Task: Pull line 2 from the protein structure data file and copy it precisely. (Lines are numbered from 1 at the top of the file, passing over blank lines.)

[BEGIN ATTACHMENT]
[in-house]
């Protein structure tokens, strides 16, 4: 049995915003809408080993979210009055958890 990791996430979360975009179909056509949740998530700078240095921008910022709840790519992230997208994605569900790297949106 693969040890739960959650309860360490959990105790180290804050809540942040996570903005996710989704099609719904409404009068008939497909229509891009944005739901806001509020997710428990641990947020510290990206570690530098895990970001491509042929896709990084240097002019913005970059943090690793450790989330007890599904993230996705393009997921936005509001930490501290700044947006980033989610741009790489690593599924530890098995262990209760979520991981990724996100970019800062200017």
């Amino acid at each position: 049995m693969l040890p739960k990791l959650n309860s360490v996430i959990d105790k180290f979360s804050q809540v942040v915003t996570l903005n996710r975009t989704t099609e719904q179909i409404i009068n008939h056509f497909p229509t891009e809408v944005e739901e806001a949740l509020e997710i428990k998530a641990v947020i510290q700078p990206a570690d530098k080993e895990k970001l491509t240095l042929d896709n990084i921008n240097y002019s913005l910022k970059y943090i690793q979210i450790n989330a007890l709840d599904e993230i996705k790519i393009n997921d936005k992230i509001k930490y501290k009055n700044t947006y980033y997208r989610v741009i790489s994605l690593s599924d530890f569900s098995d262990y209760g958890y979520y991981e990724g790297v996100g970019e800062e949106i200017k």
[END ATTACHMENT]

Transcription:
């Protein structure tokens, strides 16, 4: 049995915003809408080993979210009055958890 990791996430979360975009179909056509949740998530700078240095921008910022709840790519992230997208994605569900790297949106 693969040890739960959650309860360490959990105790180290804050809540942040996570903005996710989704099609719904409404009068008939497909229509891009944005739901806001509020997710428990641990947020510290990206570690530098895990970001491509042929896709990084240097002019913005970059943090690793450790989330007890599904993230996705393009997921936005509001930490501290700044947006980033989610741009790489690593599924530890098995262990209760979520991981990724996100970019800062200017």